WKRP In Cincinatti, Newsradio, and Frasier. I think that's it. Radio returns the favor a bit as well: TV Confidential, and TV Time Machine on 1170 KCBQ-AM. Print media does one better, analyzing and examining the historical record of everything, Radio, TV and itself. But largely radio magazines died out in the 1930s and 1940s. Sure Radio World, Radio Ink and Radio Magazine are still published regularly but those are trade magazines. They're not in general circulation. there are a coupel irregular Ham mags out there too but I've found only one 'zine.
Zines are hard to define. They are generally self-published works, though they often have multiple contributors. They fill a narrow market niche, and are usually reproduced on a photocopier.Circulation is small by definition. According to issue #4 of the zine Paper Radio, only 100 copies of each issue were printed. That's real micro publishing. I bought mine at Ms. Valerie Park Distro out of Olympia, WA. The zine itself is based in Warner, New Hampshire, and published by DJ Fredrick.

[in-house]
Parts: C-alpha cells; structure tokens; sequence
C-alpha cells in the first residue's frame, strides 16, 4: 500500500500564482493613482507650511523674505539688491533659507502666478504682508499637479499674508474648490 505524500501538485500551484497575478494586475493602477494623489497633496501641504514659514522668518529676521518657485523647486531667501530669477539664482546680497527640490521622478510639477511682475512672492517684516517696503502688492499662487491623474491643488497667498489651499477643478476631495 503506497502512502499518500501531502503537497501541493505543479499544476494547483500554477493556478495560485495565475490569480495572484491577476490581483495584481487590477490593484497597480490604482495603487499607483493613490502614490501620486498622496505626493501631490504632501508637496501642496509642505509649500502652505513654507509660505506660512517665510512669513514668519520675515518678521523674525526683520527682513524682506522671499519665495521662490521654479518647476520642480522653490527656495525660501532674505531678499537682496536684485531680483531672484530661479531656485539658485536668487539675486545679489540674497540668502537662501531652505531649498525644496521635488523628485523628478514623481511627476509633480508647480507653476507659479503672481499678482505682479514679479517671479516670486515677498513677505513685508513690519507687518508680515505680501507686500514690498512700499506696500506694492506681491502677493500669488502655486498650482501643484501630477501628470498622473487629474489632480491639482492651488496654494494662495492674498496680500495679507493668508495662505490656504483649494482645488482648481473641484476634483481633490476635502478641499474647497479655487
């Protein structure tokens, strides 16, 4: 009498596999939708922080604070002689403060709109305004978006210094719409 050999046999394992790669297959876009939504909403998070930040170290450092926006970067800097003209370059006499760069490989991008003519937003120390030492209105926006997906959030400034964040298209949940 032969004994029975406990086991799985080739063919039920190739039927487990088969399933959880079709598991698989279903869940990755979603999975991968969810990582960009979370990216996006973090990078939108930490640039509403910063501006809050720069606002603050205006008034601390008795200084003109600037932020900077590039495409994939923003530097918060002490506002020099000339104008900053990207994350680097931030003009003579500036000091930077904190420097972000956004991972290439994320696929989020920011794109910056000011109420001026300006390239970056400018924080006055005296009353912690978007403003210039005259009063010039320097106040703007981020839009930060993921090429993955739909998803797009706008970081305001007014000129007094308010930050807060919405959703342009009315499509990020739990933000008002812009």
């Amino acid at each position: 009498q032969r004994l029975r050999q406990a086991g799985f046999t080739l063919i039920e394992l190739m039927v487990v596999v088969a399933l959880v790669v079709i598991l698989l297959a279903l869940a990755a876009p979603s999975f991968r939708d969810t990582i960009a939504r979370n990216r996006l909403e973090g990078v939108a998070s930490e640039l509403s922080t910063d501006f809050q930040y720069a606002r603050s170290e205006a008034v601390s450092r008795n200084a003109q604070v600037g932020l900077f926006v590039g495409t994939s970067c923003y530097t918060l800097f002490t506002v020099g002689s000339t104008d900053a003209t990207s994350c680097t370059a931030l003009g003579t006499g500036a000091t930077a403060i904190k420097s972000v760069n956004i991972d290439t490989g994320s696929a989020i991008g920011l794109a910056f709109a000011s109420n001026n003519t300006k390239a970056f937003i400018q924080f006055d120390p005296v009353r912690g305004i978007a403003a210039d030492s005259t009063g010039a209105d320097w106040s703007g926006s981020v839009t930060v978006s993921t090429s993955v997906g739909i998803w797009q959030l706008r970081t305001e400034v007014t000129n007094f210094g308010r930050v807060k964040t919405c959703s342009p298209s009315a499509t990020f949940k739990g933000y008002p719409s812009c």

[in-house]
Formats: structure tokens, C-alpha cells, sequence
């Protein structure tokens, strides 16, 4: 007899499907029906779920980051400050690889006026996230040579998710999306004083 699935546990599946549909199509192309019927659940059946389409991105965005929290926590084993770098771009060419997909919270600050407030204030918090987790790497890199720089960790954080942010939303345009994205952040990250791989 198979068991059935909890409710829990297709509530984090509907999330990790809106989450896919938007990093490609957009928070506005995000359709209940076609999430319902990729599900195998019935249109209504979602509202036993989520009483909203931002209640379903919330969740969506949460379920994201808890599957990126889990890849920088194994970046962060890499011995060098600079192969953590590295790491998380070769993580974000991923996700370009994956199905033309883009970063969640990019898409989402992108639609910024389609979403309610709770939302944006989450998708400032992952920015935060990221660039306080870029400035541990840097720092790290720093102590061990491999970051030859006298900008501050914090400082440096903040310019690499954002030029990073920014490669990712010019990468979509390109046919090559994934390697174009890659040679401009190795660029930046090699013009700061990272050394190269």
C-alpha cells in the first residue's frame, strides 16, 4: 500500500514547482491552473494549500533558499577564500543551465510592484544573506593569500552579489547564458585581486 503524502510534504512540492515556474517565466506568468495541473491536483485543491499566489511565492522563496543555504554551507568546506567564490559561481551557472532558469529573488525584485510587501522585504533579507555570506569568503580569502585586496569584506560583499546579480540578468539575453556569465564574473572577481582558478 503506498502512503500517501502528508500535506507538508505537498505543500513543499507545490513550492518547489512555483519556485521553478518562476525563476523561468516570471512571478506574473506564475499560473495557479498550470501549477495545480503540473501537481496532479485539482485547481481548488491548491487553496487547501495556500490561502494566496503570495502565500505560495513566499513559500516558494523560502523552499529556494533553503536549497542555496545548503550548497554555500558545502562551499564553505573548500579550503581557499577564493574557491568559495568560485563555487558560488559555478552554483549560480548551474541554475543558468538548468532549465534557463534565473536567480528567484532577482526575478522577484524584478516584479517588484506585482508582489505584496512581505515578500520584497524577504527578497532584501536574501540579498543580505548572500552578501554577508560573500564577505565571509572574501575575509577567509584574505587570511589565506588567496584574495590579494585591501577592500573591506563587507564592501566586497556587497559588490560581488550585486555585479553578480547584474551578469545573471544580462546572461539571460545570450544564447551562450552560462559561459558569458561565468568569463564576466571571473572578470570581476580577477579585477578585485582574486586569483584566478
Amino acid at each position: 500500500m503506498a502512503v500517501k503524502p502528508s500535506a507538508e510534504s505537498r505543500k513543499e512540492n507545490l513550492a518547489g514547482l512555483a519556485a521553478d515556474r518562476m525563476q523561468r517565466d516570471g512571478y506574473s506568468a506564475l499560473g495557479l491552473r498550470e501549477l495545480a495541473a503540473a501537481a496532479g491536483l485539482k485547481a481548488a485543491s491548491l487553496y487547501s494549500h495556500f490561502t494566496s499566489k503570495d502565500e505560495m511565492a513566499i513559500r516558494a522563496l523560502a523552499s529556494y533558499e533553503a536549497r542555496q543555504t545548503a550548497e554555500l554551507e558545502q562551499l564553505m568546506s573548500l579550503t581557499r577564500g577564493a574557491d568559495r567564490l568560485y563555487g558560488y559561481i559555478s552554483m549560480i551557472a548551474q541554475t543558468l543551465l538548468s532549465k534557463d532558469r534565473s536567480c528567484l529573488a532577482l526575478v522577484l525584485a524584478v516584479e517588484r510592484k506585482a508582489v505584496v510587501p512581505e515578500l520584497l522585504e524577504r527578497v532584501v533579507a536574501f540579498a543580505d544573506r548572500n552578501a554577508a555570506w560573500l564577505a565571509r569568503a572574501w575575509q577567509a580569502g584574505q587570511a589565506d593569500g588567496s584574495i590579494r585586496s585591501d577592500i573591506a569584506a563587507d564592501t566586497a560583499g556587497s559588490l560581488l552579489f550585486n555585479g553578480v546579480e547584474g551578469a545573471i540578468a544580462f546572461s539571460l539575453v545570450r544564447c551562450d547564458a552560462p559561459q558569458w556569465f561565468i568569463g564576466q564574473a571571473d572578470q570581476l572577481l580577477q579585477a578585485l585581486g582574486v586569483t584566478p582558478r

Paper radio is about the art and history of radio. Issue # 8 reads in plain language "The goal of Paper Radio is to help readers connect and reconnect with radio. Unlike other mediums, radio sparks the imagination, it paints scenes with sound..." Topics include pirate radio, shortwave (WCBQ, CHU, WWCR, WRMI), pirate shortwave, DX'ing and in the few issues I have, they cover a slew of small local radio stations WNEC, KPFA, KMUD, KENC, WRKU, and WFEA-AM. More here.